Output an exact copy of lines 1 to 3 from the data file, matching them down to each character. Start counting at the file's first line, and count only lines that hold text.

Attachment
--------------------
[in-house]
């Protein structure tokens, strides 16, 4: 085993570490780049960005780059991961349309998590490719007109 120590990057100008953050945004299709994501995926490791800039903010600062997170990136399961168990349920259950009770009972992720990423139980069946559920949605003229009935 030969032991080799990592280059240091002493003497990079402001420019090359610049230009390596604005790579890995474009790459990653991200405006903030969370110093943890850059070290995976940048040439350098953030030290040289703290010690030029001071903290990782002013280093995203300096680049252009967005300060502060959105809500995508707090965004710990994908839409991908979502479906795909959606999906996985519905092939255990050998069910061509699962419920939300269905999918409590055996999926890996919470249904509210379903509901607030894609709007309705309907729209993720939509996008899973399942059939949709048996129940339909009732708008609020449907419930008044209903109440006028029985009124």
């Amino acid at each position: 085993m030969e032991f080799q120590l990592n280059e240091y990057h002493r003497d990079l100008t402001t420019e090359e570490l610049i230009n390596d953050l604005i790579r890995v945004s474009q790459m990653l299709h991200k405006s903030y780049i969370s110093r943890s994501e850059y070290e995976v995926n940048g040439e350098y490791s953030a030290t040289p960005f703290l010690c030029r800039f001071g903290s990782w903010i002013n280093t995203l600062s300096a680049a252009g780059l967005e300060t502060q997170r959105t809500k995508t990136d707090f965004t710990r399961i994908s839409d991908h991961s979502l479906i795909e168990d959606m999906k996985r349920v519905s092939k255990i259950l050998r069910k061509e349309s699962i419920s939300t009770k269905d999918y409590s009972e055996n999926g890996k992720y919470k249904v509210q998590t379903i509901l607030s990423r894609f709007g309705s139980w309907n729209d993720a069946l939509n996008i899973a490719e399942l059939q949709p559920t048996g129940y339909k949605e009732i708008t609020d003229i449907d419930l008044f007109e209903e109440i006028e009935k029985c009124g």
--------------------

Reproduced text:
[in-house]
């Protein structure tokens, strides 16, 4: 085993570490780049960005780059991961349309998590490719007109 120590990057100008953050945004299709994501995926490791800039903010600062997170990136399961168990349920259950009770009972992720990423139980069946559920949605003229009935 030969032991080799990592280059240091002493003497990079402001420019090359610049230009390596604005790579890995474009790459990653991200405006903030969370110093943890850059070290995976940048040439350098953030030290040289703290010690030029001071903290990782002013280093995203300096680049252009967005300060502060959105809500995508707090965004710990994908839409991908979502479906795909959606999906996985519905092939255990050998069910061509699962419920939300269905999918409590055996999926890996919470249904509210379903509901607030894609709007309705309907729209993720939509996008899973399942059939949709048996129940339909009732708008609020449907419930008044209903109440006028029985009124």
């Amino acid at each position: 085993m030969e032991f080799q120590l990592n280059e240091y990057h002493r003497d990079l100008t402001t420019e090359e570490l610049i230009n390596d953050l604005i790579r890995v945004s474009q790459m990653l299709h991200k405006s903030y780049i969370s110093r943890s994501e850059y070290e995976v995926n940048g040439e350098y490791s953030a030290t040289p960005f703290l010690c030029r800039f001071g903290s990782w903010i002013n280093t995203l600062s300096a680049a252009g780059l967005e300060t502060q997170r959105t809500k995508t990136d707090f965004t710990r399961i994908s839409d991908h991961s979502l479906i795909e168990d959606m999906k996985r349920v519905s092939k255990i259950l050998r069910k061509e349309s699962i419920s939300t009770k269905d999918y409590s009972e055996n999926g890996k992720y919470k249904v509210q998590t379903i509901l607030s990423r894609f709007g309705s139980w309907n729209d993720a069946l939509n996008i899973a490719e399942l059939q949709p559920t048996g129940y339909k949605e009732i708008t609020d003229i449907d419930l008044f007109e209903e109440i006028e009935k029985c009124g």